bio  website  bu.edu/sed/aboutus/faculty/… 

location  Boston University, SED  
age  29  
visits  member for  3 years 
seen  18 hours ago  
stats  profile views  2,936 
If you would like to contact me directly, please do!
Electronic correspondence: bdickman[at]bu。edu
Postdoctoral Fellow, Mathematics Education, Boston University SED.
Ph.D., Mathematics Education, Columbia University. 2014. NSFGRFP.
Dissertation: Conceptions of Creativity in Elementary School Mathematical Problem Posing. (Relevant MESE post here.)
M.Phil., Mathematics Education, Columbia University. 2014.
Fulbright Grant, Mathematics/Mathematics Education, Nanjing Normal University (南京师范大学). 20082009.
Research Topic: High School Mathematics Teacher Training in China.
B.A., Mathematics, Amherst College. 2008. Honors Program.
Undergraduate Thesis: On a Theorem of Dwork. (padic proof of the rationality part of the Weil Conjectures; relevant MSE post here.)
Have you solved any of my puzzles? If so, send me an email!
1d

awarded  Yearling 
Apr 11 
comment 
Do rational numbers admit a categorification which respects the following “duality”?
Just to link back: This question also connects, to some extent, with the answer I put up to MESE 7837. 
Apr 4 
revised 
The diameter of a certain graph on the positive integers
Corrected 69+52 sum (as suggested by joro in a comment) 
Apr 2 
revised 
Elementary examples of the Weil conjectures
Finally fixing a couple of TeX typos that have been irking me! 
Mar 28 
comment 
Texts about Dwork's work
Certainly check out Koblitz's book (if you haven't already) entitled, "padic Numbers, padic Analysis, and ZetaFunctions" as mentioned here... 
Mar 6 
revised 
Exact reference for Liouville theorem
edited tags 
Mar 6 
answered  Exact reference for Liouville theorem 
Jan 25 
comment 
How to calculate the infinite sum of this double series?
See also: math.stackexchange.com/q/1117583/37122 
Jan 16 
comment 
Extending an assignment property from Q to R (or C)
(See also: A Problem That Bears Repeating: 11002 in the AMM.) 
Jan 14 
comment 
What mathematical models can analyze and optimize systems based on gossip?
The first thing that comes to mind for me is a note about a secondary school lesson plan; on the off chance that it is of any use, here is a link to the page 8 excerpt from this lesson in COMAP's Mathematical Modeling Handbook. 
Jan 10 
awarded  Pundit 
Jan 9 
comment 
Cubefree infinite binary words
@JoelReyesNoche Ah, I see now that $x$ can be one or more letters; my erroneous count is for the restriction $x = 1$. Thanks for the clarification. 
Jan 9 
comment 
Cubefree infinite binary words
@JoelReyesNoche and OP: w.r.t. (3)  Isn't the number of finite binary cfw of length $n$ just twice the $(n+1)$st Fibonacci number?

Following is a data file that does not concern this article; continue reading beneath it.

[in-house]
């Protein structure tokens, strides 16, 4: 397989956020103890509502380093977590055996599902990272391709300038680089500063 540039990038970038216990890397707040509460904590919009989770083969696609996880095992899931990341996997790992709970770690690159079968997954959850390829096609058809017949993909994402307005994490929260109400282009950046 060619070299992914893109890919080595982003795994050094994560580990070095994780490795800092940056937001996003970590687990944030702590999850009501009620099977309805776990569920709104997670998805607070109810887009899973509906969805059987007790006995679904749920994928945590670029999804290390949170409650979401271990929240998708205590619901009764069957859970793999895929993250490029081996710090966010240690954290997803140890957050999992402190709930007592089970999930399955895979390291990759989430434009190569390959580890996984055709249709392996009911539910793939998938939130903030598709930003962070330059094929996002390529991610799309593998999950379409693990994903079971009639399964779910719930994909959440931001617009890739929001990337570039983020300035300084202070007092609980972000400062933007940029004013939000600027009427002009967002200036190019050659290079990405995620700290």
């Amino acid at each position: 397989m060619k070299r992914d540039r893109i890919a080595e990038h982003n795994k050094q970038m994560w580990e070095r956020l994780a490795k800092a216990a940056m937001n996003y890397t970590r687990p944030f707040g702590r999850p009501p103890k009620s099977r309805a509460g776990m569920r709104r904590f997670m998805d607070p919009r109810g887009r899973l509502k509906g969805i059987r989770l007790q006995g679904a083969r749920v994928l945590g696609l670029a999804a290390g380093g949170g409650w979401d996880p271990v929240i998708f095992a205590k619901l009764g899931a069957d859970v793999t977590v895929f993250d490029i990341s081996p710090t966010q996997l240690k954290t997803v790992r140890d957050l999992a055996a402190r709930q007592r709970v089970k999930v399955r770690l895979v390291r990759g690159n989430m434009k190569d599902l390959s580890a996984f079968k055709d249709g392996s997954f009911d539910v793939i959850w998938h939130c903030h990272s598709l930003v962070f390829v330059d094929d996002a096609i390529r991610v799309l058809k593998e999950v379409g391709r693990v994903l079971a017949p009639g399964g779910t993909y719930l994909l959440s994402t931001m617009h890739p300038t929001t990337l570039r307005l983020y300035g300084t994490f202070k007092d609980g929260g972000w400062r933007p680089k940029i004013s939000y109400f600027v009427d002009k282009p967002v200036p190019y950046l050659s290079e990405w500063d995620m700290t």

Jan 3 
comment 
Are there any serious investigations of whether “mathematicians do their best work when they're young”?
Simonton's 1997 article is available here. 
Jan 1 
comment 
Who first introduced the functional definition of symmetry?
I had wondered specifically if there was anything of value in footnote 3 of p. 163: The source is in German (Wulff, 1897) but I could not track down that particular reference... You are right that it (and other sources) are mentioned in Hilton (1903); I had not searched through Hilton for that reference, though it makes sense reading Rogers' acknowledgement at the end of the paper. (In any event: your answer here is very nice!) 
Dec 31 
comment 
Who first introduced the functional definition of symmetry?
You might check: Rogers, A. F. (1926). A mathematical study of crystal symmetry. Proceedings of the American Academy of Arts and Sciences (pp. 161203). American Academy of Arts and Sciences. (In particular, "Symmetry Operations" beginning on p. 162 and the references contained therein.) 
Dec 29 
awarded  Popular Question 
Dec 28 
comment 
Mod sequences that seem to become constant; and the number 316
@PaceNielsen I think this is the same as your latter observation, just slightly restated: Even in JO'R's original problem, assuming randomness, the chance of getting a number to appear for a second time in a row is $1/n$ for step $n$ (really beginning at step two, so your product counter would start at $n=2$). As István observes, a number appearing twice in a row is sufficient for the sequence to become constant. So the probability of no repeats is $\prod_{n=2}^{\infty} (11/n) \rightarrow 0$. There would need to be a major conspiracy for there never to be any repetition... 
Dec 27 
comment 
Mod sequences that seem to become constant; and the number 316
Your $a_n$ are each computed $\mod n$; does the $A(s)$ sequence still appear to become constant if you use a different increasing sequence for each $a_n$, e.g., $\mod p_n$ where $p_n:=$ the $n$th prime? (If these sequences also become constant: How do they compare to the ones computed here?) The same could be asked $\mod n^2$ etc... 
Dec 24 
comment 
Continuity of central point operation
What is the difference between absolutely central and strongly central as defined here? (Maybe the latter refers to nonempty finite subsets?)